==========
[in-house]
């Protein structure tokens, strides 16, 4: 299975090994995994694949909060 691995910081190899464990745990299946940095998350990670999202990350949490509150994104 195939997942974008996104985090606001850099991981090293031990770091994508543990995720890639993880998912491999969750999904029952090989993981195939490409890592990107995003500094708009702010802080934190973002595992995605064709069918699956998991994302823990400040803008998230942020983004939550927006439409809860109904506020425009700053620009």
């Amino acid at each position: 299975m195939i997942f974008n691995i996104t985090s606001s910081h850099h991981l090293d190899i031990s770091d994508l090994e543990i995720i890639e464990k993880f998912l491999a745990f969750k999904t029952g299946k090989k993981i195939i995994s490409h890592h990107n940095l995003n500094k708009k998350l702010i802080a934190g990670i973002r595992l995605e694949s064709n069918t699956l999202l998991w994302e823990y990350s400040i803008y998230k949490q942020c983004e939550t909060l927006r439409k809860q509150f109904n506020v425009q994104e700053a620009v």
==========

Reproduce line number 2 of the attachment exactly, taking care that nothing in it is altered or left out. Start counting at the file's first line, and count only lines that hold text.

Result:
């Protein structure tokens, strides 16, 4: 299975090994995994694949909060 691995910081190899464990745990299946940095998350990670999202990350949490509150994104 195939997942974008996104985090606001850099991981090293031990770091994508543990995720890639993880998912491999969750999904029952090989993981195939490409890592990107995003500094708009702010802080934190973002595992995605064709069918699956998991994302823990400040803008998230942020983004939550927006439409809860109904506020425009700053620009």